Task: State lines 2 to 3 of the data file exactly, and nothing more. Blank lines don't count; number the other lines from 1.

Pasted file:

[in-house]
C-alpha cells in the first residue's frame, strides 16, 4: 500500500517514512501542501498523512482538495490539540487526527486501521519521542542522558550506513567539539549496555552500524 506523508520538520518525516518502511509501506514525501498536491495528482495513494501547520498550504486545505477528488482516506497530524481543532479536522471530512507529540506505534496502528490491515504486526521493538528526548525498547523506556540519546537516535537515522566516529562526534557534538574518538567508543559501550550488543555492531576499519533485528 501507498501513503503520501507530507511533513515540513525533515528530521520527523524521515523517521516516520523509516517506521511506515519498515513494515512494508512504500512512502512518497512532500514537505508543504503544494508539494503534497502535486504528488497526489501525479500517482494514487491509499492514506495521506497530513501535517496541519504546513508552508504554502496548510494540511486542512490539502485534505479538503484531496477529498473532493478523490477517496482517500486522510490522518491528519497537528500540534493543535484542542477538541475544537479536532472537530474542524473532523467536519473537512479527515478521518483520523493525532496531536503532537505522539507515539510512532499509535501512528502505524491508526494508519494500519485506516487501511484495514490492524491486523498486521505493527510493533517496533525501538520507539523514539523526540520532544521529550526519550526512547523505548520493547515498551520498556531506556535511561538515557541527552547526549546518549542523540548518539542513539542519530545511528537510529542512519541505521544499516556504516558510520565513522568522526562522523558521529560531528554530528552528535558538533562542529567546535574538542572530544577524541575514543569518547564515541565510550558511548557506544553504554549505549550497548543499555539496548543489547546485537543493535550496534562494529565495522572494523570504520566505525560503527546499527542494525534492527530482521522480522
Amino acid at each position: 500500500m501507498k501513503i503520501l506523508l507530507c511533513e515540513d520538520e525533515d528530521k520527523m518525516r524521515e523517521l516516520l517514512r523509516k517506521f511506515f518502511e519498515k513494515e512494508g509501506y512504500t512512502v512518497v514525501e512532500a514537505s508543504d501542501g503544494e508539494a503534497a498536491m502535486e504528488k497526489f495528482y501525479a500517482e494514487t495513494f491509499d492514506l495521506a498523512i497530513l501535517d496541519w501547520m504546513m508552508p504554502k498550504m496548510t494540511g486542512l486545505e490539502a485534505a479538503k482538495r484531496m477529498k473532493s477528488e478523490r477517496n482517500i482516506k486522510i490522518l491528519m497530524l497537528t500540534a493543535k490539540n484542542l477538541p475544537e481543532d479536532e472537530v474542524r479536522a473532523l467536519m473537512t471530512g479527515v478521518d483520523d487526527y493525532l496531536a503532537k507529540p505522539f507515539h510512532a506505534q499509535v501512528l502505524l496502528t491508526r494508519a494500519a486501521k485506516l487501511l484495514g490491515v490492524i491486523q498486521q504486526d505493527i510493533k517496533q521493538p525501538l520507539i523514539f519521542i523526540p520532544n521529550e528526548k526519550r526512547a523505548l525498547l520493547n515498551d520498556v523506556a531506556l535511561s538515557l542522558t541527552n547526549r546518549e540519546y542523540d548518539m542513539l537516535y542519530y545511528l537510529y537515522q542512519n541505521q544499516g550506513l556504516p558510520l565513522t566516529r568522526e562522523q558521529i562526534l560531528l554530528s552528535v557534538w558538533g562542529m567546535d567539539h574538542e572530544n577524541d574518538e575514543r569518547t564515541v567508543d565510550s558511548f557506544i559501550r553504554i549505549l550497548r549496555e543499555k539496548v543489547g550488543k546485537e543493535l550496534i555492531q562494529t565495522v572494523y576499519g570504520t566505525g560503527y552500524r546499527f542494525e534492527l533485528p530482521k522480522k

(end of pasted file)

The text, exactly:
C-alpha cells in the first residue's frame, strides 16, 4: 500500500517514512501542501498523512482538495490539540487526527486501521519521542542522558550506513567539539549496555552500524 506523508520538520518525516518502511509501506514525501498536491495528482495513494501547520498550504486545505477528488482516506497530524481543532479536522471530512507529540506505534496502528490491515504486526521493538528526548525498547523506556540519546537516535537515522566516529562526534557534538574518538567508543559501550550488543555492531576499519533485528 501507498501513503503520501507530507511533513515540513525533515528530521520527523524521515523517521516516520523509516517506521511506515519498515513494515512494508512504500512512502512518497512532500514537505508543504503544494508539494503534497502535486504528488497526489501525479500517482494514487491509499492514506495521506497530513501535517496541519504546513508552508504554502496548510494540511486542512490539502485534505479538503484531496477529498473532493478523490477517496482517500486522510490522518491528519497537528500540534493543535484542542477538541475544537479536532472537530474542524473532523467536519473537512479527515478521518483520523493525532496531536503532537505522539507515539510512532499509535501512528502505524491508526494508519494500519485506516487501511484495514490492524491486523498486521505493527510493533517496533525501538520507539523514539523526540520532544521529550526519550526512547523505548520493547515498551520498556531506556535511561538515557541527552547526549546518549542523540548518539542513539542519530545511528537510529542512519541505521544499516556504516558510520565513522568522526562522523558521529560531528554530528552528535558538533562542529567546535574538542572530544577524541575514543569518547564515541565510550558511548557506544553504554549505549550497548543499555539496548543489547546485537543493535550496534562494529565495522572494523570504520566505525560503527546499527542494525534492527530482521522480522
Amino acid at each position: 500500500m501507498k501513503i503520501l506523508l507530507c511533513e515540513d520538520e525533515d528530521k520527523m518525516r524521515e523517521l516516520l517514512r523509516k517506521f511506515f518502511e519498515k513494515e512494508g509501506y512504500t512512502v512518497v514525501e512532500a514537505s508543504d501542501g503544494e508539494a503534497a498536491m502535486e504528488k497526489f495528482y501525479a500517482e494514487t495513494f491509499d492514506l495521506a498523512i497530513l501535517d496541519w501547520m504546513m508552508p504554502k498550504m496548510t494540511g486542512l486545505e490539502a485534505a479538503k482538495r484531496m477529498k473532493s477528488e478523490r477517496n482517500i482516506k486522510i490522518l491528519m497530524l497537528t500540534a493543535k490539540n484542542l477538541p475544537e481543532d479536532e472537530v474542524r479536522a473532523l467536519m473537512t471530512g479527515v478521518d483520523d487526527y493525532l496531536a503532537k507529540p505522539f507515539h510512532a506505534q499509535v501512528l502505524l496502528t491508526r494508519a494500519a486501521k485506516l487501511l484495514g490491515v490492524i491486523q498486521q504486526d505493527i510493533k517496533q521493538p525501538l520507539i523514539f519521542i523526540p520532544n521529550e528526548k526519550r526512547a523505548l525498547l520493547n515498551d520498556v523506556a531506556l535511561s538515557l542522558t541527552n547526549r546518549e540519546y542523540d548518539m542513539l537516535y542519530y545511528l537510529y537515522q542512519n541505521q544499516g550506513l556504516p558510520l565513522t566516529r568522526e562522523q558521529i562526534l560531528l554530528s552528535v557534538w558538533g562542529m567546535d567539539h574538542e572530544n577524541d574518538e575514543r569518547t564515541v567508543d565510550s558511548f557506544i559501550r553504554i549505549l550497548r549496555e543499555k539496548v543489547g550488543k546485537e543493535l550496534i555492531q562494529t565495522v572494523y576499519g570504520t566505525g560503527y552500524r546499527f542494525e534492527l533485528p530482521k522480522k